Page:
Mutinda is yet another Kenyans battling ‘Long Covid.’
Dr Riro explains that Covid-19 induces diabetes after hitting the pancreas where the production of insulin takes place. It mostly affects those who’re prone to diabetes or hail from a family with a history of diabetes. Dr Riro also argues that victims of severe Covid-19 may get drug-induced diabetes as some drugs contain steroids, a component that interferes with insulin production.
“The few people who have this problem are given insulin for some time and the sugar goes back to normal, but for some, it may take some time to clear” he said.
Such patients require counseling to understand their condition and accept to live a healthy life after Covid.
While Covid-19 comes with respiratory problems like a cough or breathlessness, others like Mutinda get diabetes or heart problems. Others suffer heart failure, mental challenges and damaged lungs.
Dr Riro cites a patient who has been on oxygen since November last year when she tested negative and only got off oxygen this March this year, so ‘Long Covid’ “may take even months, depending on the severity of the disease in a person’s body.”
Dr Riro says victims who witnessed the death of other patients from the ICUs may get traumatized for a long period after recovery and will require psychological counseling to overcome grief. “The same goes for the medics who have been attending such patients, and who have witnessed some of their colleagues succumb to the disease,” adds Dr Riro. “They require constant debriefing and counseling to be able to overcome and continue working.”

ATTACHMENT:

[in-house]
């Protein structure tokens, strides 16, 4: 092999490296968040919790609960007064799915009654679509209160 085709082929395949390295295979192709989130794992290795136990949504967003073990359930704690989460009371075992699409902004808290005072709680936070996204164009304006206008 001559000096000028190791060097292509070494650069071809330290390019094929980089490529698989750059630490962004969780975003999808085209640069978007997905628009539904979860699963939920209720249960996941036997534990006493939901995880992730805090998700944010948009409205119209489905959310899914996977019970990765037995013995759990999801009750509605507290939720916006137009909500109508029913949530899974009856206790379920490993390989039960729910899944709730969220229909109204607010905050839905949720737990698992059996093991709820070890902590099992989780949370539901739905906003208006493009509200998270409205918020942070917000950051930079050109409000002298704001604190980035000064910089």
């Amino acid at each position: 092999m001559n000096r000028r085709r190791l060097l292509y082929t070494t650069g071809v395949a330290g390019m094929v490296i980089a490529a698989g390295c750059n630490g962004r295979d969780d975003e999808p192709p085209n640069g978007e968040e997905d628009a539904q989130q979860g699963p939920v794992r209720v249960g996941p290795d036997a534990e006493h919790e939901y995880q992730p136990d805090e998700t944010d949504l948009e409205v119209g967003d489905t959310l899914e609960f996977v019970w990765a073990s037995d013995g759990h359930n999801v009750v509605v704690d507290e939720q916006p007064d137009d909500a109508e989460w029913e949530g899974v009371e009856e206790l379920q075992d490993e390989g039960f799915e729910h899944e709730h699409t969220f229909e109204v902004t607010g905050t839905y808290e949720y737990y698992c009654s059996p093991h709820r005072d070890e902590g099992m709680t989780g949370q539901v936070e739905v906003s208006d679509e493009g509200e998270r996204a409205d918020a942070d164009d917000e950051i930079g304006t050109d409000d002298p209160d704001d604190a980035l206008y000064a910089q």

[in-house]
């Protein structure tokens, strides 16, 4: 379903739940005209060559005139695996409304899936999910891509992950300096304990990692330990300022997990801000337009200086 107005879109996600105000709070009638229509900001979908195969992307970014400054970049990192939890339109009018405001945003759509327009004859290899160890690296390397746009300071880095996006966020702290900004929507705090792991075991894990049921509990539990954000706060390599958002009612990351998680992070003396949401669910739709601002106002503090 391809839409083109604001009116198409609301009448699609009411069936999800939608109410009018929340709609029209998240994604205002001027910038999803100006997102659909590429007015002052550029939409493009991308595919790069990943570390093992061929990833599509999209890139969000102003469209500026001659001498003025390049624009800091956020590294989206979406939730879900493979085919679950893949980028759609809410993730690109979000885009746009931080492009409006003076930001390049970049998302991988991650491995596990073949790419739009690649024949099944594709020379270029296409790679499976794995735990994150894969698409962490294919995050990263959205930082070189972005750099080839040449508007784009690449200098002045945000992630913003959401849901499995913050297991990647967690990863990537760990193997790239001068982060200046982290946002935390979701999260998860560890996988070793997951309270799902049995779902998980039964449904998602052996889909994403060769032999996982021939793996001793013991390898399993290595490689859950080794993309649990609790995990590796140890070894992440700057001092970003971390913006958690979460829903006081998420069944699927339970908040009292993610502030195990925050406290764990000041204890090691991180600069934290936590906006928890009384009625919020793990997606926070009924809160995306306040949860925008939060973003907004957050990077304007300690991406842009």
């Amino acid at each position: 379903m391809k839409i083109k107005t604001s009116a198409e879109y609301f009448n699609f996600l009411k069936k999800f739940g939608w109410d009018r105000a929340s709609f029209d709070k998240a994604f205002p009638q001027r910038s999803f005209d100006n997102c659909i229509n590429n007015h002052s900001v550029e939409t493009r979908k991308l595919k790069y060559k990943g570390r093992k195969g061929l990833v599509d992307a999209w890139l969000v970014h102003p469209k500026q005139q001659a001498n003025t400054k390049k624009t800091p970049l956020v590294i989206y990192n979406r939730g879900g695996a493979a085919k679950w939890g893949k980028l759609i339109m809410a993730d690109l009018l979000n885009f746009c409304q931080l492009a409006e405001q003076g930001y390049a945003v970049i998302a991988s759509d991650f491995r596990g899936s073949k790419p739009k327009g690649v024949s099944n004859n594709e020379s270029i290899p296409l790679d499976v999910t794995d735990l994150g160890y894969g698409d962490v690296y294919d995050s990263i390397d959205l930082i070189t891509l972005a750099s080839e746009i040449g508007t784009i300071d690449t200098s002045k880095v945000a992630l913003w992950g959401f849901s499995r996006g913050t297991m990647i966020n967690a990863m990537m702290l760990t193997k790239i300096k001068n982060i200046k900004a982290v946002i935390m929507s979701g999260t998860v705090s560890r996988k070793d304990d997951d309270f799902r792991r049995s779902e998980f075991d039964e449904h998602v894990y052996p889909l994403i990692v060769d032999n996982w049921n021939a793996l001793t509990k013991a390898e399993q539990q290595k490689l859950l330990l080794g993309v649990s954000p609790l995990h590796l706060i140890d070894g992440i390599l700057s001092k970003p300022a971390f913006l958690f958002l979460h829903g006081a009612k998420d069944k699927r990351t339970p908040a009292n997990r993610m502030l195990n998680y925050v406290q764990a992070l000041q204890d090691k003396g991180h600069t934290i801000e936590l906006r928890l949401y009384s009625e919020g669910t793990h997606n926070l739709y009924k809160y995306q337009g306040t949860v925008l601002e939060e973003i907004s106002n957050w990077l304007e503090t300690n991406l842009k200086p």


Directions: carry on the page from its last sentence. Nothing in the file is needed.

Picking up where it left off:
Susan Wambui Maguta, from Lanet Estate in Nakuru has fully recovered since being diagnosed with Covid-19 in October last year but suffers from anxiety and insomnia-and only manages between three to five hours of sleep.
“I wake up exhausted every day because I struggle to sleep at night,” says Maguta who also admits that thoughts of patients who succumbed, some of whom are her friends, affects her mentally.
One in five survivors experience anxiety, depression, or insomnia three months after recovering from Covid-19, according to the Lancet Psychiatry journal which add that the coronavirus can penetrate the brain and cause direct damage to neuronal networks, leading to long-term neuropsychiatric complications, exacerbated by distress.
The coronavirus might also attack kidneys which are also vulnerable to uncontrolled inflammation and blood clots and the Lancet Psychiatry journal notes that “kidney abnormalities are observed in 20 to 50 per cent of patients with severe Covid-19 who require hospitalization.”
The Lancet Psychiatry journal adds that, by damaging the endothelium, “Covid-19 might result in abnormal blood clotting, with an estimate suggesting that up to 30 per cent of people with severe Covid-19 develop blood clots.”
Dr Edith Kwoba, a consultant psychiatrist at Moi Teaching and Referral Hospital (MTRH) in Eldoret says counseling allows victims to positively fight the virus as “it can be traumatizing when found with Covid-19, and nobody can win the war against coronavirus by fighting alone. We, therefore, need to support each other to win this fight.”
Pullout quote: Other symptoms of Long Covid are Chronic Fatigue Syndrome, psychological psychiatric like depression and trauma